Joy to Syrian Refugee Camps: A weekend Comedy Tour
By Mina Liccione
On December 3, 2014 we headed back to Jordan. It was my birthday that weekend and I wanted to spend it doing what I love; making people laugh and giving back with my husband Ali. We planned a vigorous schedule to ensure we reached as many children as possible during our visit. Our mission was to bring joy and laughter to the children living in the Za’atari and Azraq camps by means of a ten show and ten workshop marathon in one weekend.
Day 1: Joy to Azraq Camp
We were picked up in Amman at 8:30 am. It took approximately one hour to get to the camp. Azraq Camp is the home to over 10,000 Syrian refugees and is split into ten sections. We were set to visit five locations that day offering one workshop and one performance at each. Our CWC Activity Days were held inside tented units that act as children’s community centers run by Mercy Corp. and Unicef.
We were greeted with open arms. The staff, and teachers, were very kind and excited to have us there. The regular staff at these areas are trained refugees living in the camp. They took part in the workshops and clapped along during the shows.
Our performance was a physical comedy show complete with classic slapstick, tap dance, body percussion, musical bells, newspaper gag, audience interaction and participation. The dialogue was in Arabic, though I threw in some English words. The movements were exaggerated, the bigger the gesture, or prat fall, the louder they laughed.
We were happily surprised to see some of the Sahab Camp kids, from our last visit, there! They have since been moved to this camp and were very excited to see us. Some even reminded us what we were wearing, and the dance moves we taught them, the last time. The kids loved the show and had A LOT of energy during the performing arts workshops. Spirits and enthusiasm remained very high throughout the day.
Day 2: Joy to Za’atri Camp
We had heard a great deal about Za’atari Camp. It has almost 100,000 residents and is the second largest city in Jordan. Yes, it’s a city! When we drove up to the camp, there was intense security checking our badges and confirming the purpose of our visit. The camp was massive and is split into twelve districts just like The Hunger Games minus the hunger games. We drove down a Main Street that had clothing shops, grocery stores, gadgets, household items, hair salons, you name it! It was very active and busy.
Upon arriving to the children’s gated area, we were taken to a large trailer where our festivities would take place. Many people warned us that the kids would be unruly and aggressive. I have to say, it was quite the opposite!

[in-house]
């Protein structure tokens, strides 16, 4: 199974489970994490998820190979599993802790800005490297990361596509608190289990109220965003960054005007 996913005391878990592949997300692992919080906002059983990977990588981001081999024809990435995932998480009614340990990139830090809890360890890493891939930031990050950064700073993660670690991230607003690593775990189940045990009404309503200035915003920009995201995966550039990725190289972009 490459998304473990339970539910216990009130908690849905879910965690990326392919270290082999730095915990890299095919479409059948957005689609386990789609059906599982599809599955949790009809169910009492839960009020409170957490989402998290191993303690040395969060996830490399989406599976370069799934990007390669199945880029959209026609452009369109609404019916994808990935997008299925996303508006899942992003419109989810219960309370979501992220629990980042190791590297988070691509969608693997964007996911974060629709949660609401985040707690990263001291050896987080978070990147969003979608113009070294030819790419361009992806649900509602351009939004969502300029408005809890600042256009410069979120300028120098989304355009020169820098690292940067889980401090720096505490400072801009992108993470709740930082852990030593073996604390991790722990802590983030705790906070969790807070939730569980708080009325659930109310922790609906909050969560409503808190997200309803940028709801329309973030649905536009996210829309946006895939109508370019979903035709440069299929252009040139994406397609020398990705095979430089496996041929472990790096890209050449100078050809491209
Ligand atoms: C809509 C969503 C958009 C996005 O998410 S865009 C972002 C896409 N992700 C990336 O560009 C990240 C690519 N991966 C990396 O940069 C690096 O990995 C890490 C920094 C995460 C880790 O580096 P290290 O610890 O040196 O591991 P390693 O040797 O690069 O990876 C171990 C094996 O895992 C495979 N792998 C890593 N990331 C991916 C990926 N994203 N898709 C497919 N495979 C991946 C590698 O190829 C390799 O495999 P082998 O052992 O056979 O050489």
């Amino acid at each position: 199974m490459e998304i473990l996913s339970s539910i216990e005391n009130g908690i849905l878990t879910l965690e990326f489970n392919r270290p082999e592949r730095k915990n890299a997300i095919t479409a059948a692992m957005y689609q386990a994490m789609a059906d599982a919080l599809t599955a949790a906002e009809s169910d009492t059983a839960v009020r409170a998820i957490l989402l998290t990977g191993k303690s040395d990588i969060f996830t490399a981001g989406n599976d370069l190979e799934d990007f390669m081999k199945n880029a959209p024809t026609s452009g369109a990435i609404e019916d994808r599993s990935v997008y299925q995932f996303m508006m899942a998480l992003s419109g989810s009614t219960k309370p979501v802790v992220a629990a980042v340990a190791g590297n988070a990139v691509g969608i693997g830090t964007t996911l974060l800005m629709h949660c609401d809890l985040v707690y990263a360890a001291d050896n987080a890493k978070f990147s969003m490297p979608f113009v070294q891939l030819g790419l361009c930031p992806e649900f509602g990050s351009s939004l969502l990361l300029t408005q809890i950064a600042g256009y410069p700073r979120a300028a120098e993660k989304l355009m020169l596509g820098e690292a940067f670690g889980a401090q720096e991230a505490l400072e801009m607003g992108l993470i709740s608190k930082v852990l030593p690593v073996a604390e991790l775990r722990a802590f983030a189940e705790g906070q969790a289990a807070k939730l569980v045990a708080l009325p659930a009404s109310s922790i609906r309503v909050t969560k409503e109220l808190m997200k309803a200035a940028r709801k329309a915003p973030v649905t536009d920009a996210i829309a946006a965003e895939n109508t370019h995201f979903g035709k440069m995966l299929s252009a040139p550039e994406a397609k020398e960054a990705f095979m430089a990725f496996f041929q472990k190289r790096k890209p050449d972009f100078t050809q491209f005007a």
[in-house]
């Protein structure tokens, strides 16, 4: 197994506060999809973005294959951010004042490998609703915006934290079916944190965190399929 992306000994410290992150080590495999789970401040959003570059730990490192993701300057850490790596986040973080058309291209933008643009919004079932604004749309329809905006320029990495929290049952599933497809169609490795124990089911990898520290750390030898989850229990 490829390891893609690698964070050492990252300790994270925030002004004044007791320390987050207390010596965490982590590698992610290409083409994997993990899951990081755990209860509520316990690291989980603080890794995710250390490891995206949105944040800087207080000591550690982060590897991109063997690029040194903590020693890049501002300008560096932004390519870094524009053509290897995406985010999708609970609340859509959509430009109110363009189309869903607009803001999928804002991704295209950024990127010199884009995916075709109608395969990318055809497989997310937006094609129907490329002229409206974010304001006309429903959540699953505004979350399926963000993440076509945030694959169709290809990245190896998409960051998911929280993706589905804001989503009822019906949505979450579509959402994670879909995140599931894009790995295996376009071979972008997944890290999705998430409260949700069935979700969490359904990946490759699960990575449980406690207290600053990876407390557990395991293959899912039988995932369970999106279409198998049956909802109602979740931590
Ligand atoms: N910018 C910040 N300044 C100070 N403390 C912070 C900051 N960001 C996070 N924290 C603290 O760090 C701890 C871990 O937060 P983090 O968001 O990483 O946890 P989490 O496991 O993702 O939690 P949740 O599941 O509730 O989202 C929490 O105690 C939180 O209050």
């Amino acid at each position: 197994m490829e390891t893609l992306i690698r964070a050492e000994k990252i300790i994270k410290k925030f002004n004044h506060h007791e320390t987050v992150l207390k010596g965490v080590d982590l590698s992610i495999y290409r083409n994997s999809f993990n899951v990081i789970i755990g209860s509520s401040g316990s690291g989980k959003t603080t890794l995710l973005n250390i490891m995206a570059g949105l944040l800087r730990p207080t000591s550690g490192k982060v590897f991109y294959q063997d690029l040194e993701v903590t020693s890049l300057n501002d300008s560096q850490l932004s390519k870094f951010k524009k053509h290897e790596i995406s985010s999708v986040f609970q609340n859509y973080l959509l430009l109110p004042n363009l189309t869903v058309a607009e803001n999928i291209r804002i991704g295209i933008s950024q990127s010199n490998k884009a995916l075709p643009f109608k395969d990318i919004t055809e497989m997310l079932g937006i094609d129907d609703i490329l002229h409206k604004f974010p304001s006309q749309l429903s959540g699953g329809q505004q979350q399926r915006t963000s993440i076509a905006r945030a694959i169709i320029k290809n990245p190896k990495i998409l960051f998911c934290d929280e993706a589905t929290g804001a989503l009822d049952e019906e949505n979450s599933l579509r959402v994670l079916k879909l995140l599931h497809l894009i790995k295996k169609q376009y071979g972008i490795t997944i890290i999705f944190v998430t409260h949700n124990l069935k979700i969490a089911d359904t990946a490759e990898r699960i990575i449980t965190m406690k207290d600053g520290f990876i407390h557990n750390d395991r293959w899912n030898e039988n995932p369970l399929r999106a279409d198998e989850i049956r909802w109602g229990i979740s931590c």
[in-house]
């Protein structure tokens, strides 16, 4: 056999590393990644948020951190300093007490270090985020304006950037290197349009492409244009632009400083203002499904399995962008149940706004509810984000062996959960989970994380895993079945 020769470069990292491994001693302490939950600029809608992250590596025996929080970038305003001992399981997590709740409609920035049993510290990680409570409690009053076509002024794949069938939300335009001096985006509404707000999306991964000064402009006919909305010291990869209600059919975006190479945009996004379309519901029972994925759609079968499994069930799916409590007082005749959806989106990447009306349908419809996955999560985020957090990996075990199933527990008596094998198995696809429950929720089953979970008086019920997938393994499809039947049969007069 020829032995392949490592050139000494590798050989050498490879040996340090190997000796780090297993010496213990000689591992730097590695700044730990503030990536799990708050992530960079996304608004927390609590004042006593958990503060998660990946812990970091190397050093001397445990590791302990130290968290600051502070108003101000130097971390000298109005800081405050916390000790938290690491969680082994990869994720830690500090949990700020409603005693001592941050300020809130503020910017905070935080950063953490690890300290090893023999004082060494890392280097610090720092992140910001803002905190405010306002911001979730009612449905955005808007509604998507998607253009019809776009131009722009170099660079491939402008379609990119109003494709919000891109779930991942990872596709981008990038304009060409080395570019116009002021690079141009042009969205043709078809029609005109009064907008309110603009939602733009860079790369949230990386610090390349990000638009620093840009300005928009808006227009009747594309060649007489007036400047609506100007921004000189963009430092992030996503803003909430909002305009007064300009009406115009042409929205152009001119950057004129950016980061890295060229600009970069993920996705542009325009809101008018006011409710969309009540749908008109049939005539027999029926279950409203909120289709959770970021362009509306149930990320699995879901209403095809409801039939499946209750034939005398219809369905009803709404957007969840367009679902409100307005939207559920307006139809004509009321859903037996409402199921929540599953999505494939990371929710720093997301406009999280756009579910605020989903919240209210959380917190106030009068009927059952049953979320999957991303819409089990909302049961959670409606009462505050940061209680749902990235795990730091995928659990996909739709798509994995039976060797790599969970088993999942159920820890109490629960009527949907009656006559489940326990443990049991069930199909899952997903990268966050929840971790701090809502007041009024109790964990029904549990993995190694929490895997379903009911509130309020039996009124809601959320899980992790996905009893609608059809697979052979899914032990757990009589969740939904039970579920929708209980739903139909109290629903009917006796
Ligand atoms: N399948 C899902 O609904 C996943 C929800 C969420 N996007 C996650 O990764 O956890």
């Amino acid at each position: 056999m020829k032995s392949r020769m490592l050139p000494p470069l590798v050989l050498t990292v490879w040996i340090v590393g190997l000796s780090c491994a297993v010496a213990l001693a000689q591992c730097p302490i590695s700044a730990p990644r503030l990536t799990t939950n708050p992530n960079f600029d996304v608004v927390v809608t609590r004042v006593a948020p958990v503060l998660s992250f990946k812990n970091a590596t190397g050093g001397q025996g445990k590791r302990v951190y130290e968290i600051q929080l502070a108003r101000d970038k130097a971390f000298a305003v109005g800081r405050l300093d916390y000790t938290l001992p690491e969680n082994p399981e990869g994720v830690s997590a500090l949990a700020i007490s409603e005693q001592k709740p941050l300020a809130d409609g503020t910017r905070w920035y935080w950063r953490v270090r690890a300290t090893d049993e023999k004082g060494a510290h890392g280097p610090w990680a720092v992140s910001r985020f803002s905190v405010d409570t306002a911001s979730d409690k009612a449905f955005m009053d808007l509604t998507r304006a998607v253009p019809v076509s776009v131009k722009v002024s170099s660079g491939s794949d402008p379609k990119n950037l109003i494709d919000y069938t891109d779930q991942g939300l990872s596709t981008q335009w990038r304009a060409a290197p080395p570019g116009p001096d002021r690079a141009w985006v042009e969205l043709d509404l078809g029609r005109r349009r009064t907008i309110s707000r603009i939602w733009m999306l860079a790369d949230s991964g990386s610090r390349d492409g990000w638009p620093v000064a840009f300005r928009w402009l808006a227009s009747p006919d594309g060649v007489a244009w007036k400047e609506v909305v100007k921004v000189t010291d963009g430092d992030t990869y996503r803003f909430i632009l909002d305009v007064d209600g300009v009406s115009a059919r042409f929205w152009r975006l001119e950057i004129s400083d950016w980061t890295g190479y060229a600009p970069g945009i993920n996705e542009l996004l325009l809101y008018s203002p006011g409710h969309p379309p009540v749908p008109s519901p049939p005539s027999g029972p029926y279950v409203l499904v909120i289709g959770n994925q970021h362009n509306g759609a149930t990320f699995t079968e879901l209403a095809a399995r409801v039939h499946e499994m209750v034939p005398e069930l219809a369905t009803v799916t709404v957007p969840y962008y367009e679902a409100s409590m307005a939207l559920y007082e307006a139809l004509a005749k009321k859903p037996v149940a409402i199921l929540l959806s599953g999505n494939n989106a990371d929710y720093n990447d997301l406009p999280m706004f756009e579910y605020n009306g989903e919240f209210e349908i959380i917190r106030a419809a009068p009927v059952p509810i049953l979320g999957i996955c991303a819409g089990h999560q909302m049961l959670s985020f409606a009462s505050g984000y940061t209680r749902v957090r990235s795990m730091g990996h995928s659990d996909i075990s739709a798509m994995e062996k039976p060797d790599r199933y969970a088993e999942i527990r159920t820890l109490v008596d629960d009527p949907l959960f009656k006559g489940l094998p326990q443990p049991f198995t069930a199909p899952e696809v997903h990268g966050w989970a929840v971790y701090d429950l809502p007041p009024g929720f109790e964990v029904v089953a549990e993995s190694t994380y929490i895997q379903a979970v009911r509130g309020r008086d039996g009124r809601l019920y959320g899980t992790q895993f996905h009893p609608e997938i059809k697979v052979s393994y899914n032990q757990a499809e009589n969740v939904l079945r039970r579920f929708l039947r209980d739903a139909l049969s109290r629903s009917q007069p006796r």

Due to the high volume, we stayed in one section the entire day. We performed all five shows and five workshops there rotating between large groups of children. As the kids waited for their turn, they entertained themselves in the playground.
The main teacher for that particular community center was a lovely Syrian woman who also lived in the Camp. Her two kids were with her. Her daughter was six years old and her son, one year old. She carried him around as she participated in the workshop all while assisting hundreds of kids despite the fact she had one arm. She was strong, bold, creative and wore a huge smile on her face. She stayed with us all day and said she looked forward to continuing the creative work started. I was very moved by her courageous spirit, playfulness and love for the kids.
Throughout the day we started to notice a few of the same kids kept sneaking in with the next group. Then at the end of the session the two girls said to us “We want to stay again.” So we told them they could be our assistants. They took this seriously. They helped us re-set our props for the next rounds, move the table and chair back to their show positions and even helped seat the kids as they entered.
For the fifth, and final show of that day, a bunch of other repeat attendees snuck in because they heard it was the last performance. At this point they knew the show by heart so we decided to include them. The show had evolved into being all about them. It was beautiful and we could tell that it meant so much to them to be able to be on stage with us. My husband and I are both good improvisers and throughout the last show kept finding new moments to include different kids and see where the comedy took us. It was magical, in the moment, organic, hilarious and can never be repeated again.
After packing up our equipment, we quickly realized we weren’t ready to leave just yet. So, we headed to the playground to clown around with the kids. They also gave us a tour of the community area which included an arts and crafts trailer for the girls and an activity trailer for the boys. There was also a football field that they were very proud of. I’m not sure who had more fun kicking the ball, the boys or Ali?
Saying farewell was the most difficult part of the trip. They all wanted hugs and photos with their tiny peace signing fingers held high in the air. They would pose until you snapped the shot then run over to see how it looked.
We left with very full hearts. Sometimes the best thing you can do for a kid, is simply let them be a kid and join in the fun! Let them play, laugh, jump, cheer, dance, run, clap and of course, be silly! As we drove away all we could think about was “When can we come back? Let’s plan our next visit…”
The entire tour was humbling and heartwarming. It was an honor to be able to bring some joy to these camps and to be welcomed so graciously. Ali and I will cherish each moment and can’t wait to return in January, inshAllah.